Monday, February 12, 2018

Book Review: 'Meeting of the Mustangs' by Cathy Kennedy

Cathy Kennedy makes her writing debut with this charming teen/young adults novel based on (in her words) ‘my story about wild mustangs in the American west. It's a story that I actually started writing as a teenager and only reworked and completed last year. It's a fictional account of the horses and is appropriate for anyone around age twelve and up.’

And this manner of unfettered humility slips into this well written story about horses that takes place in both Kansas and Colorado. The flavor of her writing is apparent in the opening chapter – ‘He didn't see the butterfly that flew past his nose, but he did see its shadow. He got up from his silly coltish position and began to chase it. For the three months of his life so far, he had always loved to chase shadows. He would chase bird shadows, butterfly shadows, even things as silly as shadows of tall flowers blowing in the wind. He often caught up with them, too, but he could never figure out why he couldn't keep hold of them. It was just too much for his young mind, despite the fact that he was only a horse. The reason he could catch up with them was because he was fast --- very fast. In fact, he was much faster than any of the other three- and four-month-old mustangs in the band. He had been born three months before, to a big, beautiful chestnut mare and his sire, who was also large. He was colored like his sire – pitch black.’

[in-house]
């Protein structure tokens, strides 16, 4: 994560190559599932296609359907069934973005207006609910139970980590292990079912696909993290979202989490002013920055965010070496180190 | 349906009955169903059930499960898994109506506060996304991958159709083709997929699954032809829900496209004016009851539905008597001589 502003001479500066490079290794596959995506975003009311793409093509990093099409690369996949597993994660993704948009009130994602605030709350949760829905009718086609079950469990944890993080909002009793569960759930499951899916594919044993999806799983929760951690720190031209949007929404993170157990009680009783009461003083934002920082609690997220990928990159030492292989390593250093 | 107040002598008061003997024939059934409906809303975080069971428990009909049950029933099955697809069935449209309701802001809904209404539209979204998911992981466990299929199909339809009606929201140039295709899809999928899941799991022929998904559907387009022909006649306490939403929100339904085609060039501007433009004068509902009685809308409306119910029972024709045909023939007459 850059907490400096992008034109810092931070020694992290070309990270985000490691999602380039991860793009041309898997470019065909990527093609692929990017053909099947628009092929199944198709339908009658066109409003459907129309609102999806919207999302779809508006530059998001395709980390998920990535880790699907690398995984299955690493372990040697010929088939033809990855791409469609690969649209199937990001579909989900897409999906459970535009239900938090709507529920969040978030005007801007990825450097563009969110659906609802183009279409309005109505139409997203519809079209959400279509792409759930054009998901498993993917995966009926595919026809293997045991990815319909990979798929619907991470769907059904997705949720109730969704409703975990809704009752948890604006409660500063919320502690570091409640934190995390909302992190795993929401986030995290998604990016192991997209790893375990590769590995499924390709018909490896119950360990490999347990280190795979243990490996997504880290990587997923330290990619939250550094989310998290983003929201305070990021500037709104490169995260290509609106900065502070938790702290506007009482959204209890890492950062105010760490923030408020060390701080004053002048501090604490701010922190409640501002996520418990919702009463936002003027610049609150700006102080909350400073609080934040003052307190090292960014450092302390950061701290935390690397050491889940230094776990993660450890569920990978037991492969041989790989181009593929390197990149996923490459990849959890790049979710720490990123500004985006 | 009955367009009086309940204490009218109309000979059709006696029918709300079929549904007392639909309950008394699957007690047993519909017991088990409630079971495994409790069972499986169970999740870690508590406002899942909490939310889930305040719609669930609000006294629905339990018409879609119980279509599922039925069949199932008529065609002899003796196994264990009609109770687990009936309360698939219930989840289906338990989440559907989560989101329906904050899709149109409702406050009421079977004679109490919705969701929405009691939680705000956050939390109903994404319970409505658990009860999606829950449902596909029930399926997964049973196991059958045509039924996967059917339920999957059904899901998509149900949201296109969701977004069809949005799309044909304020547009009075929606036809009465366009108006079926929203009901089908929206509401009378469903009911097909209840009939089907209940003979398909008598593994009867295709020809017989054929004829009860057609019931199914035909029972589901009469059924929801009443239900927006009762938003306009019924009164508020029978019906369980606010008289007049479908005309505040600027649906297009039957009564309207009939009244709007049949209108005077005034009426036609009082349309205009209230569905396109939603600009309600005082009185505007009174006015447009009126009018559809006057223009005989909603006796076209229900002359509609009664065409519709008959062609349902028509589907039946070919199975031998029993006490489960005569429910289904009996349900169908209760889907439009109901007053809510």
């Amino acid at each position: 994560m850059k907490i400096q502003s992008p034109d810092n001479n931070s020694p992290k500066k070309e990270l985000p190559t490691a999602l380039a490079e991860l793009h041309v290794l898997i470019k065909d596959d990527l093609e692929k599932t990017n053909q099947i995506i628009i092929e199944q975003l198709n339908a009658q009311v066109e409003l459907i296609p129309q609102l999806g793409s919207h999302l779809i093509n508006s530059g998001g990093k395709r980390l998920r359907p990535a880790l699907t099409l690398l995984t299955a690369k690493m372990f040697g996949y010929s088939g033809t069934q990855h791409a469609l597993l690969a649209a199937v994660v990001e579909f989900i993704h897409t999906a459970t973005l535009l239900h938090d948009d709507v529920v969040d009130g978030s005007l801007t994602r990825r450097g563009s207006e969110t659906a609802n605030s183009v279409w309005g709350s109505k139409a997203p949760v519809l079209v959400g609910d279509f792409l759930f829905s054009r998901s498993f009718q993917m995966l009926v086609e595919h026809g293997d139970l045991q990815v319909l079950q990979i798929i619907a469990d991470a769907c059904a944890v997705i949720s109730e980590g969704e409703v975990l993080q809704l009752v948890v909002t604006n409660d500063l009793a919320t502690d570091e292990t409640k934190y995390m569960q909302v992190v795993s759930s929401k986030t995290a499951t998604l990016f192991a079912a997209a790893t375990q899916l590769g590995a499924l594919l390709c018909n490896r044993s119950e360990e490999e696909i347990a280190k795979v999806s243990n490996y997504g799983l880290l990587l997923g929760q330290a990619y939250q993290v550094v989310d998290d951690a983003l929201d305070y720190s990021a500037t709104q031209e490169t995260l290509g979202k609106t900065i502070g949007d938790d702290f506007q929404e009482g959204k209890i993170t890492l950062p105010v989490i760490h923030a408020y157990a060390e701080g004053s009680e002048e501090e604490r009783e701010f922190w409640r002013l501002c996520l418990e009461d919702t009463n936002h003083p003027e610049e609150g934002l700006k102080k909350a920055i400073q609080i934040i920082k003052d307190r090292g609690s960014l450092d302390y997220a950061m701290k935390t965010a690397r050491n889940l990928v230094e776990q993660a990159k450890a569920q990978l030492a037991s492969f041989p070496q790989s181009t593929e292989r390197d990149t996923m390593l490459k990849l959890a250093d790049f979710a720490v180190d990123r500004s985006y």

And then introduced to the main character Cathy summarizes the plot of this brief but well sculpted story: ‘A black colt is born into an exciting and dangerous world. Will his parents be able to protect him from becoming a victim? The wild mustangs encourage and protect each other, but what will happen when the man and his tame horse show up? Can the mustangs save themselves or will they be forced to abandon all they've ever known?’

Another welcome entry into the teen and young adult literary arena, Cathy Kennedy displays a fine sense of animal behavior and reactions and in doing so allows the reader to translate those patterns into the human responses we so very much need to emphasize. Grady Harp, April 16

Editor's note: This review has been published with the permission of Grady Harp. Like what you read? Subscribe to the SFRB's free daily email notice so you can be up-to-date on our latest articles. Scroll up this page to the sign-up field on your right.